If you don’t like Brussels sprouts, it’s probably because your mom and grandmother boiled them on the stovetop until they were soggy, mushy, and your house smelled like cabbage and sadness. Today’s Brussels are roasted or pan-fried until crispy, and often paired with bacon. They’re even delicious raw when paired with a tart dressing.

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Beets

Jessica’s Harvard Beets
VICTOR PROTASIO; FOOD STYLING: MARGARET MONROE DICKEY; PROP STYLING: AUDREY DAVIS

I’ll admit—I used to be of the mind that beets taste like dirt. And I have many friends who still feel that way strongly. We are not wrong; beets are indeed earthy. That flavor comes from a compound called geosmin, according to The American Society for Horticultural Science. Some folks are more sensitive to it than others; you can tone down the dirt notes by pickling beets or roasting them, like in this beautiful Rainbow Beet Galette.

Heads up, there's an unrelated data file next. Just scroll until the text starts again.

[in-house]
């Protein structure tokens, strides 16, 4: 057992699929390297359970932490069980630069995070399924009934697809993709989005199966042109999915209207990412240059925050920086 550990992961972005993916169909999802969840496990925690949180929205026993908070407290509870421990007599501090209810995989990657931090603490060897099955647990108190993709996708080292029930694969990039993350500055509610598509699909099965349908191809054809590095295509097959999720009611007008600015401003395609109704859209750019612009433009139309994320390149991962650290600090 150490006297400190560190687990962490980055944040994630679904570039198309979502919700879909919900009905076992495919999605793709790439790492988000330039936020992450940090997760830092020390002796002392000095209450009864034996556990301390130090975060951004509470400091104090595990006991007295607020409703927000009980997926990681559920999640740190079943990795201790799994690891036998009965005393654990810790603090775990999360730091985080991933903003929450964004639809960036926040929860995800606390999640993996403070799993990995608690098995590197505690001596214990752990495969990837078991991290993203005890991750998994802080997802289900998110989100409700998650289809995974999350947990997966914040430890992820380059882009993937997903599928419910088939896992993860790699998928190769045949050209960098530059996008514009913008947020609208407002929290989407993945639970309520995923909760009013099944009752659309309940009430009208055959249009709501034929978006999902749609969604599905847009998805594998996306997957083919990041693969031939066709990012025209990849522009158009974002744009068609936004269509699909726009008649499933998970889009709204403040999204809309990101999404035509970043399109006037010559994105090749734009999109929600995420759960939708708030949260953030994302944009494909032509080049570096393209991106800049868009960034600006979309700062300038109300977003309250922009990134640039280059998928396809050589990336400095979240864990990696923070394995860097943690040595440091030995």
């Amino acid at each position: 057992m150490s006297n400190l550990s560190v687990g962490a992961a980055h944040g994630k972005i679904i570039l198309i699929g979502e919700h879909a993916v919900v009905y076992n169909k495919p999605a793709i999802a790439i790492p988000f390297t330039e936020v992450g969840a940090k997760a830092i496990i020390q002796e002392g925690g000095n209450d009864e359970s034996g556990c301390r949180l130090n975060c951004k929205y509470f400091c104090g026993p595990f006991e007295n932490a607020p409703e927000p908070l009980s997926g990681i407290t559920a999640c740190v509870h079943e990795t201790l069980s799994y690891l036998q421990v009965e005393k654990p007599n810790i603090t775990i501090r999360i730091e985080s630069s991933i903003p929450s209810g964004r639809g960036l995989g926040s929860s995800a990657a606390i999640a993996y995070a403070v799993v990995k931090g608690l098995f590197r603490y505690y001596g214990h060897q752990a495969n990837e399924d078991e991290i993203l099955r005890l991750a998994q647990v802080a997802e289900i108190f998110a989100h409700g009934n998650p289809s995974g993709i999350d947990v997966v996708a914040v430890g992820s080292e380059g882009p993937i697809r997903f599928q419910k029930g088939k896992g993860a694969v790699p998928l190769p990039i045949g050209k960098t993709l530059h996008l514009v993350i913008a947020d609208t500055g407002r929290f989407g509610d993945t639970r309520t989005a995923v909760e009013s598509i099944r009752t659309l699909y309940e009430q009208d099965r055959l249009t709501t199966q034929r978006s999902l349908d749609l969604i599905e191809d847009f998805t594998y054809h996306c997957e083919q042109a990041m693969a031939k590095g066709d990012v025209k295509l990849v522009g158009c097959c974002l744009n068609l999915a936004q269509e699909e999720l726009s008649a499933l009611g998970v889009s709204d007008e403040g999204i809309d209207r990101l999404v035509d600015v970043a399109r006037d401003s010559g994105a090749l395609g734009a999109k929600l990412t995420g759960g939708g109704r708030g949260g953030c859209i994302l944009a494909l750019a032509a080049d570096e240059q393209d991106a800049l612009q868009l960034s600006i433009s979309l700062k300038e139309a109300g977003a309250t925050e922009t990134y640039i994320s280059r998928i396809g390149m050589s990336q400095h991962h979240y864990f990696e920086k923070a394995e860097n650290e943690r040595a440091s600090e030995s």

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Olives

Fried Olives with Blue Cheese Aïoli
VICTOR PROTASIO; FOOD STYLING: CHELSEA ZIMMER; PROP STYLING: CHRISTINA DALEY

The same bold briny flavor that makes olives great for snacking and in salads turns some people right off. But if your guests aren’t the kind who pick olives off their pizzas, treat them to a tasty appetizer like these Fried Olives.

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Lamb

herb-crusted roasted leg of lamb - Southern Living
GREG DUPREE; PROP STYLING: AUDREY DAVIS; FOOD STYLING: EMILY NABORS HALL

Holiday feasts in the South are usually reserved for mainstays like turkey, ham, or beef tenderloin, because lamb is one of those meats that everyone can’t agree on. But if you do feel like taking a risk this season, the Herb-Crusted Roasted Leg of Leg of Lamb is a delicious choice.

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Shrimp

Southern Living Pickled Shrimp Deviled Eggs on a gold surface
VICTOR PROTASIO, FOOD STYLIST: CHELSEA ZIMMER, PROP STYLIST: MATTHEW GLEASON